The traditional craft of shipbuilding has all but died out in the State. Beypore in Kozhikode and Valapattanam in Kannur are the few places in the State where it is still kept alive, according to Balagopal T.S. Prabhu, former professor of architecture and engineering at NIT, Kozhikode.

Craftsmen in Beypore still make three of four ships a year using traditional methods, said Dr. Prabhu. He was speaking on the sidelines of ‘Vastuvidya 2013’, a convention on traditional architecture and technology. Beypore craftsmen get orders from the Gulf countries for ships built using wood in the traditional style. The conventional shipbuilding industry, however, is now being run in a haphazard manner.

On receiving an order, shipbuilding agents hire about 60 craftsmen from nearby areas. They are taken to an island where they work for six to nine months to build the ship. The clients then tow the ship to their country and fit it with engines and make other additions.

The traditional shipbuilding designs have been modified by the craftsmen here according to new technology, says Dr. Prabhu. “When propeller technology came in, the craftsmen here added a curved piece of wood to the keel to accommodate the propeller and ships are now built in this model,” he says.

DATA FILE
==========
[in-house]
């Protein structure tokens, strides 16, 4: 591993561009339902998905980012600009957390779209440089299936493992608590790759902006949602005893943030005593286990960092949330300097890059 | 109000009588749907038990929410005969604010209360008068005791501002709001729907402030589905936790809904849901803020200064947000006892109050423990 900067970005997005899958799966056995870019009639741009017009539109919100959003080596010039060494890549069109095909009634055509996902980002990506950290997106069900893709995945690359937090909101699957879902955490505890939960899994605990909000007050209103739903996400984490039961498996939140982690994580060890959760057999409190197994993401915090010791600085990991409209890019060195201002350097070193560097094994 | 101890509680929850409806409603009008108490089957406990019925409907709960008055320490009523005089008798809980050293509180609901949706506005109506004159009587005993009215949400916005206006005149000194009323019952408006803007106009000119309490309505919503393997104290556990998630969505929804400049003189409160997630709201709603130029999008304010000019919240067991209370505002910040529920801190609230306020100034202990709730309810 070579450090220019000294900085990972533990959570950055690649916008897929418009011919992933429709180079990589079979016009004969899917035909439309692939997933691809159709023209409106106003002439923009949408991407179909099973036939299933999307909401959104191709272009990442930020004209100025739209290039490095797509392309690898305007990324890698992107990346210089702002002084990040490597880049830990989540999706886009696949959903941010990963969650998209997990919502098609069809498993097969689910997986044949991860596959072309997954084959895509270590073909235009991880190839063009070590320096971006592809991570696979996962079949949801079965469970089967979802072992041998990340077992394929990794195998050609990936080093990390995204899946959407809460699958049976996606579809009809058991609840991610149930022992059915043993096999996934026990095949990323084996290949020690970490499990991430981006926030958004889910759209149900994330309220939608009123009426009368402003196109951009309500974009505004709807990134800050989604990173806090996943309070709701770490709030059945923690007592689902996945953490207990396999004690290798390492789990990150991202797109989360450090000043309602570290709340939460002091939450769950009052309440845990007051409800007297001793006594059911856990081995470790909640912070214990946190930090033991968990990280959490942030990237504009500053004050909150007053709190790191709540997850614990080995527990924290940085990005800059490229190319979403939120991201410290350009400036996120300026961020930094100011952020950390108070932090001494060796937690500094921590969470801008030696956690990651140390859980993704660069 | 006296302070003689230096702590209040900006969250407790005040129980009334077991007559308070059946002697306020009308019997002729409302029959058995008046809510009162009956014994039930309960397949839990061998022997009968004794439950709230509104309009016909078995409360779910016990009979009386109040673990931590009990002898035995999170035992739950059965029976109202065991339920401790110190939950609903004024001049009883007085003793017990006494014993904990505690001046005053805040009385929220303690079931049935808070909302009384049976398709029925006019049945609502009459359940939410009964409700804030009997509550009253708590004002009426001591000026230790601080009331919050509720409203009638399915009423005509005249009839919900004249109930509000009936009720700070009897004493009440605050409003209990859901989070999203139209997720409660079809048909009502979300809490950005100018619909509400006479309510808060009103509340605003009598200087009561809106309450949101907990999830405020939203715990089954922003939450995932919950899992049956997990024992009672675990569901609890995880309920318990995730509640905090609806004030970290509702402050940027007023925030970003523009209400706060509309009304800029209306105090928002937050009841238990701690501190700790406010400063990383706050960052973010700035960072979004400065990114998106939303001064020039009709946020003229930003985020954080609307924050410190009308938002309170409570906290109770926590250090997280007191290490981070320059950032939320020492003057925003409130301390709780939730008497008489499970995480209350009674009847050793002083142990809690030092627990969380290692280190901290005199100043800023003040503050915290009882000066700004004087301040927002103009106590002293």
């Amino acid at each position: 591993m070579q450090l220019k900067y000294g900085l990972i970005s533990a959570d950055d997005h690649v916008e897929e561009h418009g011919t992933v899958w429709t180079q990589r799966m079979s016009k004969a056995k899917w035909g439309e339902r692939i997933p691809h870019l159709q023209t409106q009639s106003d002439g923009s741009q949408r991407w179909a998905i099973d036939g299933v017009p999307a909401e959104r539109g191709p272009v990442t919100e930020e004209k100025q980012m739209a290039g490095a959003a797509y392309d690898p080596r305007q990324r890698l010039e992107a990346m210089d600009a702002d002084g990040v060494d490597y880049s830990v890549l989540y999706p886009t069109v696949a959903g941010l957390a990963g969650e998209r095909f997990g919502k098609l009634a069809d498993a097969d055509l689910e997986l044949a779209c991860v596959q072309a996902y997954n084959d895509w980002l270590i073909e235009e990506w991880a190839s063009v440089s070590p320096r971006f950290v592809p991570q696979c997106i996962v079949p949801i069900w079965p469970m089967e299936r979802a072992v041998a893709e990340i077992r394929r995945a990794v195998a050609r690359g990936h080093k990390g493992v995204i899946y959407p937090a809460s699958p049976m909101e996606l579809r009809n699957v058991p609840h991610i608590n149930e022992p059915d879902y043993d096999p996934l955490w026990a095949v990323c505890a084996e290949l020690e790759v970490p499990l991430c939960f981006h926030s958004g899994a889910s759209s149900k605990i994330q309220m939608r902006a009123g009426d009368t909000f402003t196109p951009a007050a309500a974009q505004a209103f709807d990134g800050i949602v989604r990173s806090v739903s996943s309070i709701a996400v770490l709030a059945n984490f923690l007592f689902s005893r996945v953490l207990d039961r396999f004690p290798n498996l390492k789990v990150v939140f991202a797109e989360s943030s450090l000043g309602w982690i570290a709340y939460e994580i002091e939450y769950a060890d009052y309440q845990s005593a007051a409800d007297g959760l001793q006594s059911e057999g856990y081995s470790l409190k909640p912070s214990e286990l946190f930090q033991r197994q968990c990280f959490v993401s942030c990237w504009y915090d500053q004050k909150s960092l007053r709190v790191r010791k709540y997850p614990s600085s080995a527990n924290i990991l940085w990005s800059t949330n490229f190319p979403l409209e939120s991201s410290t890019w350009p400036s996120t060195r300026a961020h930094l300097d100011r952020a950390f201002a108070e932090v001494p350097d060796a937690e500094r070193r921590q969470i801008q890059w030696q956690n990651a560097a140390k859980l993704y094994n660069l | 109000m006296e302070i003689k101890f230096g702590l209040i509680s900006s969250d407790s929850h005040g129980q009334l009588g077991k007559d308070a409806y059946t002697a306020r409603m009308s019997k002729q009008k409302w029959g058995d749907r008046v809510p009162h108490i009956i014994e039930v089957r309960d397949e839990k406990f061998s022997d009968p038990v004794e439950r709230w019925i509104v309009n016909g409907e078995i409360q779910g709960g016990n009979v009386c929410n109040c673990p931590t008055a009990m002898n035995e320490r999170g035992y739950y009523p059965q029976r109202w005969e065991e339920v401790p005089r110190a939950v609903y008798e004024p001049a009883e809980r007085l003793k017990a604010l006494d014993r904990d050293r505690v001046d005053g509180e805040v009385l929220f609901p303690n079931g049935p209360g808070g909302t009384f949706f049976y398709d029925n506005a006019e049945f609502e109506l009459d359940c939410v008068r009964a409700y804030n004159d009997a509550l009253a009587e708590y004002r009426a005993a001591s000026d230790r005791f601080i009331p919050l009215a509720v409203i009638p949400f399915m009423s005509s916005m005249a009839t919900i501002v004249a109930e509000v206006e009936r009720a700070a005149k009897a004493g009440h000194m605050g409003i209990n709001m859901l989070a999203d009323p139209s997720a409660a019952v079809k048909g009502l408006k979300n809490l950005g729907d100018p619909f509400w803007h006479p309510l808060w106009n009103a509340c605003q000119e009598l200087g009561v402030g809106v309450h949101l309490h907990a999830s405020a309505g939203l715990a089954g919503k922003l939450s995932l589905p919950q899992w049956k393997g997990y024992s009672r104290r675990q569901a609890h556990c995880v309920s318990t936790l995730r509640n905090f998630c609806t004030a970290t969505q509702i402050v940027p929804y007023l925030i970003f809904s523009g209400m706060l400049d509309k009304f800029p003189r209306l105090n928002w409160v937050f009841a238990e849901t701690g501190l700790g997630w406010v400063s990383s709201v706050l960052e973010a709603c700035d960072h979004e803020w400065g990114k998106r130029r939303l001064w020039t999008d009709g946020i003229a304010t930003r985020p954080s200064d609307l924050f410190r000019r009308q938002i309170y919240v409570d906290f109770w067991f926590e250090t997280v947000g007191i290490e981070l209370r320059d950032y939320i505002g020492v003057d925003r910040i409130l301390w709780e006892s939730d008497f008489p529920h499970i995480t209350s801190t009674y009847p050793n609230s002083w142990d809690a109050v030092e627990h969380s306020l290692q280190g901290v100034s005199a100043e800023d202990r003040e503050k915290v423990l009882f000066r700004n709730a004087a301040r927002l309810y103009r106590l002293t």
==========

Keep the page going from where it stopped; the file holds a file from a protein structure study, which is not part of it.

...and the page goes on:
It is innovation that sets a living craft apart from a dead one, said A. Achyuthan, director of Vastupratisthanam. “Traditional shipbuilding knowledge will die with this generation,” said Dr. Achyuthan. “It was an evolutionary craft till about the 16 century. It has now become stagnant.” Traditional craftsmen who do not find jobs in the sector are also forced into making small models for tourists to take home as souvenirs. Vastupratisthanam is trying to bridge the gap between traditional craft and modern technical knowledge, according to Dr. Prabhu. “Traditional craftsmen build these huge ships without even drawing a design on paper. But they cannot pass on the skill to engineering students because they don’t have diplomas,” he said.

Vastupratisthanam has worked with traditional craftsmen to produce engineer’s drawings of conventional boat designs. They have also suggested the setting up of an Institute of Heritage Technology to rejuvenate the skills and to bring shipbuilders into the mainstream. Such an institute had been set up in Beypore, but was shut down after about a year for various reasons.

Dr. Prabhu also suggests that a course on traditional shipbuilding could be offered as an elective in engineering and architecture courses.

“The craft shouldn’t be preserved a just a relic for tourists. The real craft should be taught to students so they understand the reason for design development,” he said.

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